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David Baxter PhD

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Night terrors
By Mayo Clinic staff
Aug. 15, 2009

Night terrors are episodes of fear, flailing and screaming while asleep. Night terrors often are paired with sleepwalking.

Although night terrors are more common in children, they also can affect adults. A night terror episode usually lasts only a few minutes.

Night terrors are relatively rare, affecting only a small percentage of children ? often between ages 4 and 12 ? and a smaller percentage of adults. However frightening, night terrors aren't usually a cause for concern. Most children outgrow night terrors by adolescence.

Night terrors differ from nightmares. Whereas the dreamer of a nightmare wakes up from the dream and remembers details, people with night terrors remain asleep. Children usually don't remember anything about their night terrors in the morning. Adults may recall a dream fragment they had during the night terrors.

Like sleepwalking and nightmares, night terrors are a parasomnia ? an undesired occurrence during sleep. Night terrors usually occur during the first third of the sleep period for children. For adults, night terrors can happen anytime during the night.

During a night terror episode, a person might:

  • Sit up in bed
  • Scream or shout
  • Kick and thrash
  • Sweat, breathe heavily and have a racing pulse
  • Be hard to awaken
  • Get out of bed and run around the house (more common in adults)
  • Engage in violent behavior (more common in adults)
  • Stare wide-eyed
When to see a doctor
Occasional night terrors aren't usually a cause for concern. If your child has night terrors, you can simply mention them at a routine well-child exam.

Consult your doctor if your or your child's night terrors:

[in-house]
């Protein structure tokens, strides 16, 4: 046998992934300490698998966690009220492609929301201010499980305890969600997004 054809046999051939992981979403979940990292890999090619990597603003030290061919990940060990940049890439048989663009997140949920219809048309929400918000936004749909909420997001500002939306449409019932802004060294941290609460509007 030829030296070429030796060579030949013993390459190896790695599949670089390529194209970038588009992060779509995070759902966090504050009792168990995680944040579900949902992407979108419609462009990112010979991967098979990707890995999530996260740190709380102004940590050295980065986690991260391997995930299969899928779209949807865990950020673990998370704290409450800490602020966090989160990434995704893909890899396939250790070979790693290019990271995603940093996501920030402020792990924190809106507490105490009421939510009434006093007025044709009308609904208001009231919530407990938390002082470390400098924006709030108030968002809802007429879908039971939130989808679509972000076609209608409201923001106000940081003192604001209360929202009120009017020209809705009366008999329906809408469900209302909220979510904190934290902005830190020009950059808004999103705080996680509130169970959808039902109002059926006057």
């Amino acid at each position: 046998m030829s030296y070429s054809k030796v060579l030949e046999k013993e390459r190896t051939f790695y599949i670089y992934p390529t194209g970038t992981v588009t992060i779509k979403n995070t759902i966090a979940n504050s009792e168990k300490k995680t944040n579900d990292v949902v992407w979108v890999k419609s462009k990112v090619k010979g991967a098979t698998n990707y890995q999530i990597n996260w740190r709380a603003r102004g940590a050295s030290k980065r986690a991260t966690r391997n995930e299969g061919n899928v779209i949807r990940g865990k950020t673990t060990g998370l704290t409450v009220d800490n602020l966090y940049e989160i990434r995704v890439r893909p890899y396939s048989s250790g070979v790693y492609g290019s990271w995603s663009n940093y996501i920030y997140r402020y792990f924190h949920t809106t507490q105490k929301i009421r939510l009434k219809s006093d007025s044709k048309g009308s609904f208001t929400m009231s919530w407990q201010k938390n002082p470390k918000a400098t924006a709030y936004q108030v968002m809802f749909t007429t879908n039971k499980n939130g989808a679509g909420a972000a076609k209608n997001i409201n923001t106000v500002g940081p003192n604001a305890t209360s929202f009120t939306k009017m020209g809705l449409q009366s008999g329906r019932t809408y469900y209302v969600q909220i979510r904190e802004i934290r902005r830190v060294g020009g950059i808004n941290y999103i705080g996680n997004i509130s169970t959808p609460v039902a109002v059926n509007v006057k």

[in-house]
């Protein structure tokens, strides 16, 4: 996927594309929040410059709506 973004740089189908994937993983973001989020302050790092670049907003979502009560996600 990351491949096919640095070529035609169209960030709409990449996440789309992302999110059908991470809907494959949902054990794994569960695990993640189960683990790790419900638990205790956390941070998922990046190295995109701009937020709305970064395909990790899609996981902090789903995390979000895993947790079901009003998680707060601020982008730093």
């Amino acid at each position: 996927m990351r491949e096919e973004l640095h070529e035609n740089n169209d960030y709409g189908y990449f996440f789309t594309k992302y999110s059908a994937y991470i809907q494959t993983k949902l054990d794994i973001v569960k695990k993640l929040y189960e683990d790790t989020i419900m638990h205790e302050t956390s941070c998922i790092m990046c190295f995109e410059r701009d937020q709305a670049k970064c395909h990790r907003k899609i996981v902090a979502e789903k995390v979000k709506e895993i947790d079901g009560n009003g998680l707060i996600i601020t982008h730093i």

• Become more frequent
  • Routinely disrupt sleep
  • Cause you or your child to fear going to sleep
  • Lead to dangerous behavior or injury
  • Appear to follow the same pattern each time
Various factors can contribute to night terrors, including:

  • Sleep deprivation
  • Fatigue
  • Stress
  • Anxiety
  • Fever
  • Sleeping in unfamiliar surroundings
Night terrors sometimes are associated with underlying conditions that affect sleep, such as:

  • Seizure disorders
  • Sleep-disordered breathing ? a group of disorders characterized by abnormal breathing patterns during sleep, the most common of which is obstructive sleep apnea
  • Migraines
  • Stroke
  • Hyperthyroidism (overactive thyroid)
  • Head injuries or brain swelling
  • Premenstrual period
In other cases, use of alcohol, illicit drugs or certain medications ? including some antibiotics, antihistamines, sedatives and sleeping pills ? can trigger night terror episodes.

Risk factors
Night terrors tend to run in families. Adults who have night terrors may have a history of bipolar disorder or some depressive or anxiety disorders, although it's unclear how strong the association is.

Night terrors aren't necessarily a concern, but regularly disrupted sleep can be. It can cause excessive daytime sleepiness, which can lead to difficulties at school or work, or problems with everyday tasks such as driving.

Harming self or others is another possible complication during night terrors.

Preparing for your appointment
For children, night terrors tend to decrease by the time they're adolescents. However, if you have concerns about safety or underlying conditions for you or your child, you may want to consult your or your child's doctor, who may refer you to a sleep specialist.

Your doctor also will need to know:

  • When the night terrors began
  • How often the night terrors occur
  • Your medical history
  • Any medications you're taking or have taken
  • Whether you have or have had any other sleep problems